August 6, 2010 posted by Robert O'Dowd
Marine veterans of former MCAS El Toro were exposed to toxic chemicals. None were notified and most are unable to “connect the dots of serious illness” to military service.
(IRVINE, CA) – I don‟t believe in ghosts. If I ran into one or two, maybe I‟d change my mind. The stories of lights in the former Marine Corps Air Stations El Toro‟s control tower when the power was cut off in July 1999 may be just someone‟s wild imagination or I guess if you believe in paranormal activity, maybe the ghosts of Marines who served on the base and returned to haunt the place. No question there‟s good reasons for haunting the old base.
Courtesy: U.S. Navy, MCAS El Toro
At night, the former base takes on the appearance of a ghost town. With the power to buildings cut off and hundreds of dilapidated buildings still standing, moonlight can play tricks on your mind. Shadows move or seem to move and it doesn‟t take too long before normally rational people see things that are not there.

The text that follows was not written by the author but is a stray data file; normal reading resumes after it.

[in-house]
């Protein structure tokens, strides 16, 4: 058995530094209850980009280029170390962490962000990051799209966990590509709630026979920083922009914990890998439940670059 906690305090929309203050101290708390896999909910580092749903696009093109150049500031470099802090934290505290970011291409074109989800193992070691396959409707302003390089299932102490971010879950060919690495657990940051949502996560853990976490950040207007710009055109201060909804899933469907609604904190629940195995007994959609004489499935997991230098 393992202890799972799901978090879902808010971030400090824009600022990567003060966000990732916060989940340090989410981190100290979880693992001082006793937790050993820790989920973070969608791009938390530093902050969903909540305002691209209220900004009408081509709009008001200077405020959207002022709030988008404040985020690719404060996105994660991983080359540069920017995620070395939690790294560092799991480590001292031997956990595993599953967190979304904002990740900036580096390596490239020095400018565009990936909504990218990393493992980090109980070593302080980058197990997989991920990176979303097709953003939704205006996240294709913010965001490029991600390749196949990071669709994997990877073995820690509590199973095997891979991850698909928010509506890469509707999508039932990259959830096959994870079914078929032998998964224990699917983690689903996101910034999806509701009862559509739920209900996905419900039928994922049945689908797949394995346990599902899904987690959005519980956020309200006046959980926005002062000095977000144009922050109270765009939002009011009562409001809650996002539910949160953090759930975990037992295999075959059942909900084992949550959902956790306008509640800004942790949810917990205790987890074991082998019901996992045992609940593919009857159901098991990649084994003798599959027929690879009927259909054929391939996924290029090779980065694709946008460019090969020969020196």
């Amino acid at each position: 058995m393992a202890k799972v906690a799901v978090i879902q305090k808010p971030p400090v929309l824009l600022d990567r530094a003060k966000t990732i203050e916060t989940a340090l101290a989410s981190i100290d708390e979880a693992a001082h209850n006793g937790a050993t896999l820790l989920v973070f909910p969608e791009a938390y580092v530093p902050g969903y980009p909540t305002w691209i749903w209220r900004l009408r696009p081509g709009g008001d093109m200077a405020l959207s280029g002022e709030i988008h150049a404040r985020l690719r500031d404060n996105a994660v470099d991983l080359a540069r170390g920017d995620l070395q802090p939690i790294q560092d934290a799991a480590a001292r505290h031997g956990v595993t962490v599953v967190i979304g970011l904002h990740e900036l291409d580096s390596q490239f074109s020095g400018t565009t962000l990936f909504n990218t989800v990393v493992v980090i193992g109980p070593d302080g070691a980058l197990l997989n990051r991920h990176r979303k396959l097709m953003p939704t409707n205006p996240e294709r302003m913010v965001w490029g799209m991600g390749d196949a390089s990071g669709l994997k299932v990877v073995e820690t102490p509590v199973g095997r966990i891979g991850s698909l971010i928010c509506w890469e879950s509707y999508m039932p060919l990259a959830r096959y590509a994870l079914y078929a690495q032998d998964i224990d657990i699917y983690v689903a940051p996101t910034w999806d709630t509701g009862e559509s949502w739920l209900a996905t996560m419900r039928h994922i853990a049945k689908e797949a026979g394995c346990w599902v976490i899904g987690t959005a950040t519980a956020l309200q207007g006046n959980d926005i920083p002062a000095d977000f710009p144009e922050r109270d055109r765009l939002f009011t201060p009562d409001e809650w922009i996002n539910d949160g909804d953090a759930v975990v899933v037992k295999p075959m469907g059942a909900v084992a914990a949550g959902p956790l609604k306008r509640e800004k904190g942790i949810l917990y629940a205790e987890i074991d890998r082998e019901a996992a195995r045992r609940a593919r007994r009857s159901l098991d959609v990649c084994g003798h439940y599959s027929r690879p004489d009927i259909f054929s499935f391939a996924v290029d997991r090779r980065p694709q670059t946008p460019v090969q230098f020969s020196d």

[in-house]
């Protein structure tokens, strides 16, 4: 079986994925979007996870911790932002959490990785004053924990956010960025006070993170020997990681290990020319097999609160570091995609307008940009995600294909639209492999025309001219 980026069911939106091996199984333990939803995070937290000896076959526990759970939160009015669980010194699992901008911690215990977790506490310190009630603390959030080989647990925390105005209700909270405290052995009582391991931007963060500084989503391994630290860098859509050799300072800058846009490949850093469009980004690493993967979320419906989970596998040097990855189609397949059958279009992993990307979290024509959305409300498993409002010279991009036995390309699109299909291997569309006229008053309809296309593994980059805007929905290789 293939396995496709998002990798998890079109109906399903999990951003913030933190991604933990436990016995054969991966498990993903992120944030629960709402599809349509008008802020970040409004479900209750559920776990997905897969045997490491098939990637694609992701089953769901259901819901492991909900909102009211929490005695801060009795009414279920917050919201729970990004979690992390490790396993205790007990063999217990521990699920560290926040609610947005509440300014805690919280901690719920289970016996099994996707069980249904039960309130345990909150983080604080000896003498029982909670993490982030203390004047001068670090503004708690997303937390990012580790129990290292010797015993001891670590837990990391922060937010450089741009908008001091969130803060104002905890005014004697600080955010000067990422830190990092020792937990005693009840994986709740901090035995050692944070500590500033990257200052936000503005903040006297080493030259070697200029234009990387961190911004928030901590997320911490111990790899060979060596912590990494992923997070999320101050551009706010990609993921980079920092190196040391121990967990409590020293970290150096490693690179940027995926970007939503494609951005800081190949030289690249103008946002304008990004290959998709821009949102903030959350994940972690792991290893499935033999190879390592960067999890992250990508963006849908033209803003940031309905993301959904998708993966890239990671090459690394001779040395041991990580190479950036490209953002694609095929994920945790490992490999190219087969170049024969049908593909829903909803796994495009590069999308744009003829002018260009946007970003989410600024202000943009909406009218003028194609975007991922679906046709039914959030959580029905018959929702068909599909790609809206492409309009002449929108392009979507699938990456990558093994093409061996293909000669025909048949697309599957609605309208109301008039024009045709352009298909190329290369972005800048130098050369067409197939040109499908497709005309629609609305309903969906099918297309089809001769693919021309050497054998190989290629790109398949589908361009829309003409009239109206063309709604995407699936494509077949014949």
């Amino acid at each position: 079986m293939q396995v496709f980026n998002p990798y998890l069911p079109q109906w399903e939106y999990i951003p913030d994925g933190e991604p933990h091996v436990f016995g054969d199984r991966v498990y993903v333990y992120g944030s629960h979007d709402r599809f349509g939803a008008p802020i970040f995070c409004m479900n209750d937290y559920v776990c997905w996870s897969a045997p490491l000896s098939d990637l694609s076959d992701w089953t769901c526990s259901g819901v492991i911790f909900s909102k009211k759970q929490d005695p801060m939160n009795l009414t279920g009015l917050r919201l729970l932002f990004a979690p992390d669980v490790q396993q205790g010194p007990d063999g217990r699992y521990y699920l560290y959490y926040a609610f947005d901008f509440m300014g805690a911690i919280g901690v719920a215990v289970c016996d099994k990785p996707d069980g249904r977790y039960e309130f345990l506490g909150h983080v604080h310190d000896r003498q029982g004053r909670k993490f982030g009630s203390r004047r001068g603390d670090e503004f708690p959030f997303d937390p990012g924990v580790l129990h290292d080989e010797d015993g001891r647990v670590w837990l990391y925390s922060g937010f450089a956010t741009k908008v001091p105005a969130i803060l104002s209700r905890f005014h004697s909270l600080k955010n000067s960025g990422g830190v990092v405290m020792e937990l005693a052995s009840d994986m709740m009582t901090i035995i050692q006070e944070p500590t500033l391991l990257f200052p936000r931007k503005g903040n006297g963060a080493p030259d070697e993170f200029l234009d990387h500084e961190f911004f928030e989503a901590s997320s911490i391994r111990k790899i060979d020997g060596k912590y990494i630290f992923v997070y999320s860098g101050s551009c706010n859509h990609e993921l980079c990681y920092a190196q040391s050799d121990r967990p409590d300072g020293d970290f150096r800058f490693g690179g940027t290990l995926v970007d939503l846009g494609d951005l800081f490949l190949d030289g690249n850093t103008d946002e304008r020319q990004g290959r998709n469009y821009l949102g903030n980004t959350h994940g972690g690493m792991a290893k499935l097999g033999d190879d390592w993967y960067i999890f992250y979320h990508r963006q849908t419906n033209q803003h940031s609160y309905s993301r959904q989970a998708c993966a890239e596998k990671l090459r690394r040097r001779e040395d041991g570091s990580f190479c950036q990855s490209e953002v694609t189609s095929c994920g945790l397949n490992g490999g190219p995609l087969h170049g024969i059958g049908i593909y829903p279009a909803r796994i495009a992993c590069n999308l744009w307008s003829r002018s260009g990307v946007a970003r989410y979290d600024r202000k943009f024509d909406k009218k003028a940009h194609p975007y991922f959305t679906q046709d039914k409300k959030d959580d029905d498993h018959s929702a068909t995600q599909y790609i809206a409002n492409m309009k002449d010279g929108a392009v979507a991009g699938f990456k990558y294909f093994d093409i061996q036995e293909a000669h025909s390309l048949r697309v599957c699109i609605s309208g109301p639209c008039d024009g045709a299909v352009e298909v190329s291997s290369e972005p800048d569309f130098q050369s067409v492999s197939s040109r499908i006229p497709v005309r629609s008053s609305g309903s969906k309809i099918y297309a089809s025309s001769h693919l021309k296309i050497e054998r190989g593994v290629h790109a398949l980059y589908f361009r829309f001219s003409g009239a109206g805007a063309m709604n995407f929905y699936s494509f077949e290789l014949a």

Placed on the National Priority List (EPA Superfund) in 1990 as a result of a trichloroethylene (TCE) plume spreading into Orange County, it was only a matter of time before El Toro was closed. The Navy‟s investigation identified 25 contaminated sites on the base, 11 of them were in the most industrialized southwest quadrant where the Marine transport aircraft were serviced in two huge maintenance hangars.
READ MORE: http://www.veteranstoday.com/2010/08/06/el-toros-unwanted-legacy/